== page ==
Everybody is touting the December jobs report as some sort a miracle. It's not. People, we're down over 10 million jobs.
Economist Dean Baker railed at the press over the lack of data reality checks.
Does the Obama Administration Really Want People to Celebrate Job Growth That Will Get Us Back to Full Employment in 2028?
What does Baker mean by that? Baker likes to use yearly averages. For 2011, the United States added 1.64 million jobs.
As we showed in the December jobs report overview, we are currently down 10.06 million jobs, officially. At this annual job growth rate of 1.64 million jobs, it will take over 6 years just to recover those 10 million jobs, or 2018.
Where does Baker get the year 2028 from? Baker assumes about 1 million people per year are added to the labor force who need jobs. This gives a 600,000 real job growth, taking into account the jobs needed just to keep up with population growth. It will take 16.67 years to get those 10 million lost jobs back at this pace. In other words, the year 2028 is when we would get to where we were in 2007 for jobs.
Not to be outdone, Economist Paul Krugman also whipped out his calculator. In the soft bigotry of low expectations Krugman notes we're in for a decade long haul to get back to full employment.
There are still about 6 million fewer jobs than there were at the end of 2007 — and that we would normally have expected to have added around 5 million jobs over a four-year period. So we’re 11 million jobs down — and we need at least 100,000 jobs a month just to keep up with working-age population growth. Do the math, and you’ll see that it would take 9 or 10 years of growth at this rate to restore full employment.
With Krugman's assumptions, we have a civilian labor force that grows by 1,2 million per year. Krugman took the monthly job growth of 200,000 and extrapolated that to an annual growth of 2.4 million jobs. Subtract off your 1.2 million new workers per year eating up half of those jobs and we get 1.2 million in actual annual job creation. Krugman also assumes we're down 11 million jobs. Dividing 11 million jobs needed by 1.2 million created per year, we get over 9 years to get back to where the U.S. was in 2007.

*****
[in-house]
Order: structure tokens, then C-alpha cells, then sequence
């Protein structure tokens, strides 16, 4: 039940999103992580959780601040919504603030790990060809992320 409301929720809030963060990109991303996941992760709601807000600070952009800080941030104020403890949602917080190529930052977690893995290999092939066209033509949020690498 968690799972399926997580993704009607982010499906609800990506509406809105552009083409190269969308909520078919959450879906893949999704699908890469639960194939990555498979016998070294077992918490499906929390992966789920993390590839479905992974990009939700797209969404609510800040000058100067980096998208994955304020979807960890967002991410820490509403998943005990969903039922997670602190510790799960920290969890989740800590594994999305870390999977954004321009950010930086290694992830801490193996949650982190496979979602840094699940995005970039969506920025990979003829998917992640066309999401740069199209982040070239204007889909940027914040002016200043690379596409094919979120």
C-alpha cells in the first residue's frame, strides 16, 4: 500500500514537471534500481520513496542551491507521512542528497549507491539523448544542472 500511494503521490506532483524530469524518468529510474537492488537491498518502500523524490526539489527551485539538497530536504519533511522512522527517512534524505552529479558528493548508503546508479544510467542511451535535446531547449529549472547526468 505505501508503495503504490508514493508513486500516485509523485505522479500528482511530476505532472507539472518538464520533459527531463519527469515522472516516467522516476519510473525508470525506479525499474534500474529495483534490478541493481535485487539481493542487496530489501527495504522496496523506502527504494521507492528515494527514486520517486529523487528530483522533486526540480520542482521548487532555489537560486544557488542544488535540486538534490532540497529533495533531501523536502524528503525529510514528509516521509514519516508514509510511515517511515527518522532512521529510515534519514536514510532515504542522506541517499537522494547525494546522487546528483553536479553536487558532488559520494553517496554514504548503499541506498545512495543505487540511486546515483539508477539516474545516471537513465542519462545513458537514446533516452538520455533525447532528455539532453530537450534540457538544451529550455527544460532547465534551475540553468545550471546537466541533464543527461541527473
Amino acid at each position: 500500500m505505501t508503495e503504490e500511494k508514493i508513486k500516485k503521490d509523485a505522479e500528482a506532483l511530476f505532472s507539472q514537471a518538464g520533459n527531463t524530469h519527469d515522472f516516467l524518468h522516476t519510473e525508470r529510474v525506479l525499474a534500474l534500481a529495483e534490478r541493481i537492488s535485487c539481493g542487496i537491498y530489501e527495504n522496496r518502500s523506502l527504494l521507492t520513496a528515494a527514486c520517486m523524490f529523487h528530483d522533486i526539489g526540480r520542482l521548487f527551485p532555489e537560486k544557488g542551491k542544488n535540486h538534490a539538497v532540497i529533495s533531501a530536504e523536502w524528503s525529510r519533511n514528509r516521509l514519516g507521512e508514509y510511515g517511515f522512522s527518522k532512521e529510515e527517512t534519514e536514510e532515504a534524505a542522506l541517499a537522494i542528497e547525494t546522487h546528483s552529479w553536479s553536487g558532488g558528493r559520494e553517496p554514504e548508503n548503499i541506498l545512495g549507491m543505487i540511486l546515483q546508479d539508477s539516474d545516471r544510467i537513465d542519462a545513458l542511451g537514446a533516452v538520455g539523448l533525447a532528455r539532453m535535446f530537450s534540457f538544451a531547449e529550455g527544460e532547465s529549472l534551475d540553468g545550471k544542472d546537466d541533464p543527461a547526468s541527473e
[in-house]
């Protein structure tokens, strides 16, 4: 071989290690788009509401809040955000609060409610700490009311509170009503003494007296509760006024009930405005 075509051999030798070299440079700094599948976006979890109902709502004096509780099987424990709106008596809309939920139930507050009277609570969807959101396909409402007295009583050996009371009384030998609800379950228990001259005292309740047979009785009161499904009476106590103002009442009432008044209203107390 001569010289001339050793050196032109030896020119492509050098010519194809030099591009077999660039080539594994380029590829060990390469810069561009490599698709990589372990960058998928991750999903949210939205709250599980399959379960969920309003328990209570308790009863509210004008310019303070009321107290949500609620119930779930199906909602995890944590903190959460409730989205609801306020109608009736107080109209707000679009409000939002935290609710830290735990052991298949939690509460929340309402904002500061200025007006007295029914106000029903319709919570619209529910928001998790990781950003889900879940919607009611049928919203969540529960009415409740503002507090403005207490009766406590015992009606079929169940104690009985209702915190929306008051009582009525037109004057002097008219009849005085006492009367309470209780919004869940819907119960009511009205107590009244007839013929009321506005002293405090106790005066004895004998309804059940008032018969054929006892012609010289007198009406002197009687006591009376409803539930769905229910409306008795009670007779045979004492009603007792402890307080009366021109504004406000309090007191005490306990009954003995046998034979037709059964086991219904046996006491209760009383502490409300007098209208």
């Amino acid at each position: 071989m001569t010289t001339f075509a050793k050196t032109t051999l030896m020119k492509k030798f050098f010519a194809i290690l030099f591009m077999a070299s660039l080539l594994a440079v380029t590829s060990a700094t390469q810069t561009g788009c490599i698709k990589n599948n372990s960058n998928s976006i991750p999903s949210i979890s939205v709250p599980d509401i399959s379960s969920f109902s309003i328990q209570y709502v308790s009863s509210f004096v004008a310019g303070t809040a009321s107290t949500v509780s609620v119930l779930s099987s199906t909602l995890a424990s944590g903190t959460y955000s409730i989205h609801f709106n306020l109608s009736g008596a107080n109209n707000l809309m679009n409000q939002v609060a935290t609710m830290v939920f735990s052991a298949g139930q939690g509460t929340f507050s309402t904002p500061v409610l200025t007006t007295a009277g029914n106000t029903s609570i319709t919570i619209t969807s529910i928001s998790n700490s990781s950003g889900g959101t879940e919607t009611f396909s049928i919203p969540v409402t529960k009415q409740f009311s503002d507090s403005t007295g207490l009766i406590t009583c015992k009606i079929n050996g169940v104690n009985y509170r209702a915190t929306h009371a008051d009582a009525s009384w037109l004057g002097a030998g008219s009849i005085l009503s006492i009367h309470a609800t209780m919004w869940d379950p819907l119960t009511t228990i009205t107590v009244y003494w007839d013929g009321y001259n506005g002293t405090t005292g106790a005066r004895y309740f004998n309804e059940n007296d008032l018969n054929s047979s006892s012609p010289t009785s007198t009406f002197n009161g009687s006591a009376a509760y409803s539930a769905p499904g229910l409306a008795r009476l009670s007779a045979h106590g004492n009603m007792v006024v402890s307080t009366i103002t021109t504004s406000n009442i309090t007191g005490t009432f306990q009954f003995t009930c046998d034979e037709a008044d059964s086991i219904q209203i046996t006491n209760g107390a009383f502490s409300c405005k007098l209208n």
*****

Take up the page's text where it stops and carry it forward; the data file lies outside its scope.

Sad isn't it? What's reality on increased population, increased labor force and jobs? First thing to note is next month the BLS will incorporate the 2010 Census data in their statistics. We've already predicted all hell will break loose when it comes to the unemployment rate, the civilian labor force, the participation rate and all of those lovely ratios which are dependent upon accurate statistics of the U.S. population.
For now, the first thing to look at is the labor participation rate. It's at all time lows as we noted earlier. That means there are a hell of a lot of people not being counted as part of the labor force who probably are gonna want a job.
The below graph shows the decline in the civilian labor force. This the subgroup of people counted as employed or unemployed. The below is the yearly change in the total. Look at how the labor force shrunk in 2009.
Now, here is the graph of the non-institutional population. This is everybody 16 years or older who isn't in the military, prison, nursing homes, hospitals and does include the able bodied retired.